Ok, subflows - again - confused about looking at their nodes

I have another problem with a subflow and and am trying to work it out myself.

But the subflow isn't playing fair.

I have delay and trigger nodes in it but when I look at it they aren't showing themselves being used.

So I take it that the subflow viewing is only that and it is not real time.

I think I just answered my own question, but I want to check.

I dug up some notes I took:

If you are on 0.20, then the nodes in the subflow can access the parent flow context. If you have a flow context variable called foo then the nodes in a subflow can use $parent.foo to access it.

Ok, nice and probably understandable when I wrote it.
Not any more.

I am using both the change node and stuff in a function node.

I've tried searching for how to access flow.context and subflow but to little benefit.

I am using NR 1.3.5.

I'm guessing (note: GUESSING!) that in the function node I would do something like:

var j = flow.get("$name")

and it would get it from the parent /calling flow?
But it is not clear to me.

And if that does work, how does it translate when I use the change node?

Yeah, I'm not getting it. maybe I need to put more work into learning it, but all I seem to get is blood on the brick wall upon which I am hitting my head.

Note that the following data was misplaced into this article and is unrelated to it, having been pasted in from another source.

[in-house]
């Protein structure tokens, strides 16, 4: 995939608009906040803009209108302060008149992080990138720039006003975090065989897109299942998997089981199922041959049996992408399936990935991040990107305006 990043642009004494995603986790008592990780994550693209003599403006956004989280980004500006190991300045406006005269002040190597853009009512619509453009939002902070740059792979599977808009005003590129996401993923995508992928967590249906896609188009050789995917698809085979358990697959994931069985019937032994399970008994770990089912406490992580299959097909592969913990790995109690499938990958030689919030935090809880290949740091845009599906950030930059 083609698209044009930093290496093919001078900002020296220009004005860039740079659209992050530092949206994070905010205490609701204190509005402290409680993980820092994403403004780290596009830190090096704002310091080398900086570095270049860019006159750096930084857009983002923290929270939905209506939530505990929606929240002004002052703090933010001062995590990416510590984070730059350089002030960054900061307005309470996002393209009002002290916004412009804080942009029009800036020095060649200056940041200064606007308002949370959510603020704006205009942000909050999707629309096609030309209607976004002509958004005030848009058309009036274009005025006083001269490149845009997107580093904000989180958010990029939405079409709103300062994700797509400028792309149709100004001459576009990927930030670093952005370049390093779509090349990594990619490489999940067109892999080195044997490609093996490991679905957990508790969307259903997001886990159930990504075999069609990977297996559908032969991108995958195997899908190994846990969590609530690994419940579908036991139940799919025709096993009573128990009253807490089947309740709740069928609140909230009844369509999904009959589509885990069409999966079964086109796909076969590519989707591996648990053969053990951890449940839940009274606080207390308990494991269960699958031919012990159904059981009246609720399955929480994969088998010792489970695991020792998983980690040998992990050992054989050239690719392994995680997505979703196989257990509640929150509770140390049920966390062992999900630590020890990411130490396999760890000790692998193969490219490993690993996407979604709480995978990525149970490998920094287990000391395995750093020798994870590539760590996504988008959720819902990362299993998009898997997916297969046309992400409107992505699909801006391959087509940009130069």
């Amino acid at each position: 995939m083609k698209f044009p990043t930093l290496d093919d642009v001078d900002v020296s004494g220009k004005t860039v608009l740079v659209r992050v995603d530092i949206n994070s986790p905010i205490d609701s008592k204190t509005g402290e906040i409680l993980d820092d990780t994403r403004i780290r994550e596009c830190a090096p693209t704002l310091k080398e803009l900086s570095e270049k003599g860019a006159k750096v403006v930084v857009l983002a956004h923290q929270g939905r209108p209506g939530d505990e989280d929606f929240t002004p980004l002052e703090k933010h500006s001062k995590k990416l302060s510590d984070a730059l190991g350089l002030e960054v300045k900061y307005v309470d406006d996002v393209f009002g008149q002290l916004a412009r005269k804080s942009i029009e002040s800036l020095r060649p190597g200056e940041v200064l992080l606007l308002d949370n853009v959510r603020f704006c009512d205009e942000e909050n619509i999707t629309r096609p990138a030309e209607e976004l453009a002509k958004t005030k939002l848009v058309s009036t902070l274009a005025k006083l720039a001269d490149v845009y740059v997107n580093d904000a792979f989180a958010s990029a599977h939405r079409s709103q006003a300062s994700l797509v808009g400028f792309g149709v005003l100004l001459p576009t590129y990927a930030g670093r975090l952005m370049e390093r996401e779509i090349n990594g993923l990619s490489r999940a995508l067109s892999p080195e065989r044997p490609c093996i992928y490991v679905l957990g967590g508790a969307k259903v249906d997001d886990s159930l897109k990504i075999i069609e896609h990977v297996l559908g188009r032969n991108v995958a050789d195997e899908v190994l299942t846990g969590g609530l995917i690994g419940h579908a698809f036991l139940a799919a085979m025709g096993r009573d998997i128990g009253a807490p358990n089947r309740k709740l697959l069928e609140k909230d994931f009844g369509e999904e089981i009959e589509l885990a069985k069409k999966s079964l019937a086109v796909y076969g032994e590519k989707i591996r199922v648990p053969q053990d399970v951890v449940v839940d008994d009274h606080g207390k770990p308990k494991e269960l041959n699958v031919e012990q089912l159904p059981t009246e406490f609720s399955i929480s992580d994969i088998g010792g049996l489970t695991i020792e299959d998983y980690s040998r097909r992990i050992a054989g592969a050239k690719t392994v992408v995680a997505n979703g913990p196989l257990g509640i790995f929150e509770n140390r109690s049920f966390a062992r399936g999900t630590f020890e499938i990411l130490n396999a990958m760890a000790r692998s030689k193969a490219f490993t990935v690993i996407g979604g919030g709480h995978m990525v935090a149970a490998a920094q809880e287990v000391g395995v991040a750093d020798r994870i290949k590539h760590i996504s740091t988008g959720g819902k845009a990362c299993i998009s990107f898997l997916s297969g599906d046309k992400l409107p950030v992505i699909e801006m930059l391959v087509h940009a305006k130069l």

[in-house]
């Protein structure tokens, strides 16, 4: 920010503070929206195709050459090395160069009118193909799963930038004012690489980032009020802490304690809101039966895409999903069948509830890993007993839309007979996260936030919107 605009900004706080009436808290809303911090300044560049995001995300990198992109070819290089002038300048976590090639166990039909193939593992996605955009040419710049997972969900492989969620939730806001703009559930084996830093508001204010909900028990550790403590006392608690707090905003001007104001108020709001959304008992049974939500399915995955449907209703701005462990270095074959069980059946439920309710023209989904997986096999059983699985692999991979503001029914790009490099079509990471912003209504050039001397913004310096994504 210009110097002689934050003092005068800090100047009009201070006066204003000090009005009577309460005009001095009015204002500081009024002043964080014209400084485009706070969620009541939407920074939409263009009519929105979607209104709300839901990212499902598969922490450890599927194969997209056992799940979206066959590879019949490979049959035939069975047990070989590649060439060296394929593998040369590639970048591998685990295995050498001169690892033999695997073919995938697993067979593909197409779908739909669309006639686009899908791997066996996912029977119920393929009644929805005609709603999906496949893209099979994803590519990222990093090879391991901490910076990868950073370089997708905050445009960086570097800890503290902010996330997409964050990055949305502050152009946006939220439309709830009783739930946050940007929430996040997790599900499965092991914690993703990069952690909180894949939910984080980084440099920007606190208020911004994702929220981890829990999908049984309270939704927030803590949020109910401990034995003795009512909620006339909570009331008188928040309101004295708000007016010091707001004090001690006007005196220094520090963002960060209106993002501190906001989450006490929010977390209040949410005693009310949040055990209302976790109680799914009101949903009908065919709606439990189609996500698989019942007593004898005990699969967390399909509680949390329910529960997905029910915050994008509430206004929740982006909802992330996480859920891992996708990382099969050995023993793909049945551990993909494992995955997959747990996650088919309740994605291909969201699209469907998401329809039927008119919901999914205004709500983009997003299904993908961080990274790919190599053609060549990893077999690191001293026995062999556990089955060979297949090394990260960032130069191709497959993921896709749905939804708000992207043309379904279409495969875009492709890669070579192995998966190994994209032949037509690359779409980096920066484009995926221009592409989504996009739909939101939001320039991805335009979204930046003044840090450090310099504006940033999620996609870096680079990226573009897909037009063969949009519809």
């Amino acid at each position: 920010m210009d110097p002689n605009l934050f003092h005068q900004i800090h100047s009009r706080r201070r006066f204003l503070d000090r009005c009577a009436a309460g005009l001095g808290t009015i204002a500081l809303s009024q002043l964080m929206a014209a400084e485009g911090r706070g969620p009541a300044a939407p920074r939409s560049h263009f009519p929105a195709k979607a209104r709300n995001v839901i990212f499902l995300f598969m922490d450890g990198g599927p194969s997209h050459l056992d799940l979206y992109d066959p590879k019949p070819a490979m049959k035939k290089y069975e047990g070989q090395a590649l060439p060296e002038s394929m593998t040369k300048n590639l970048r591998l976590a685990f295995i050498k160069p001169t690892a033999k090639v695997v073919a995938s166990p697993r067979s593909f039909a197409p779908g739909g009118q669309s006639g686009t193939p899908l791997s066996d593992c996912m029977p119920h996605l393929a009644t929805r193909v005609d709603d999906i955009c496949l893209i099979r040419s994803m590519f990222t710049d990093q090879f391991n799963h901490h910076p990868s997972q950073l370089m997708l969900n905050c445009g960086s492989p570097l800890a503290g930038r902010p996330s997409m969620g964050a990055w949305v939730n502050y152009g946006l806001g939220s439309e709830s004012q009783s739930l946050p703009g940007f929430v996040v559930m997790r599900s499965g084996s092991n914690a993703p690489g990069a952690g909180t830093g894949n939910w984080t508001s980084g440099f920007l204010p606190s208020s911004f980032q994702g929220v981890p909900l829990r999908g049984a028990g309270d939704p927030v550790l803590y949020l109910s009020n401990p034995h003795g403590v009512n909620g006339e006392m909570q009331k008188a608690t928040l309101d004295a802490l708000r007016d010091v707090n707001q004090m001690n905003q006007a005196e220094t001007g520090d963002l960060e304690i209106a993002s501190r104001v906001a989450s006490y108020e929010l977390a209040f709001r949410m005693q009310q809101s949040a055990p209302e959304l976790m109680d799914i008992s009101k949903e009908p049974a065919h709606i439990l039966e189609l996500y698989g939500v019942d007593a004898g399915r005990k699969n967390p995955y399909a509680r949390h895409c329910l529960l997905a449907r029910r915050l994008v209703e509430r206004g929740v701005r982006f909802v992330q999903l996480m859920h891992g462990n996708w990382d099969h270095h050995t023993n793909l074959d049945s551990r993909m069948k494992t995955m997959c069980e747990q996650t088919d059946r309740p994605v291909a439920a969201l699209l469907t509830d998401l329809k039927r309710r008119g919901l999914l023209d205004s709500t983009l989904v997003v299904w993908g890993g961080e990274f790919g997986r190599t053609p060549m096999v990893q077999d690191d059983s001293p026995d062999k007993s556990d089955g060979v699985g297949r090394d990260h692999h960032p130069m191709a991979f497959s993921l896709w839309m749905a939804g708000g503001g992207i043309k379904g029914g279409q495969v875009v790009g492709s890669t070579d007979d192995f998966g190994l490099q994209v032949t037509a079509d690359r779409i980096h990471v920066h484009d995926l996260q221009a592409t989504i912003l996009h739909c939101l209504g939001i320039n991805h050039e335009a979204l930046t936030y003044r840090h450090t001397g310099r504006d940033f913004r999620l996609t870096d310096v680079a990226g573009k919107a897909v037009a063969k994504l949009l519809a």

Ok, what I have since learned:

In a flow, you access it's flow.context by:

var x = flow.get("name);

Which is fair enough.

If you want to put it in a subflow you have to make it this:

var x = flow.get("$parent.name");

Which - again - is kind of ok.

But it makes it b!00d% hard to create code, select all the nodes and put them into a subflow if any nodes use flow.context.

You have to go in and edit any/all instances and precede any context use with $parent.

That's a few hours of painful learning I just went through.

But I am not sure that is the RIGHT way to do it.

I can't find a documented way to do it. This was determined by the throw enough stuff and eventually it will stick.

I don't think that is a good way to learn. Maybe I will be more inclined to remember it, but: wow, was it painful!

Oh, can someone confirm this and what is the go for GLOBAL context?

$parent. or $global? Again: I haven't been able to find good documentation.

Andrew, using flow and global context inside a subflow is (imo) asking for trouble. A subflow should ideally be free from side effects. (Aka pure).

It's quite hard to explain in a quick reply but there are many articles on the internet on "pure functions"

In simple terms, when you move parts of your flow to a subflow, to access external values (like flow context) you should pass in (via the msg) any values needed & pass out the result.


To access global context, you use the global object instead of the flow object.

So in a function node you do global.get("foo") or in a change node, you'd select the "global" type on the left of each input.

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But.... and please understand I am seemingly not understanding it.

in the subflow I have to flow.get("$parent.name")

Reading your reply accessing global variables is different to flow ones in two ways.
1 - glabal rather than flow
2 - no $parent


Yes Steve, I kind of get that.

But when I do a search on node red access flow variable in function I get sent to sites like this: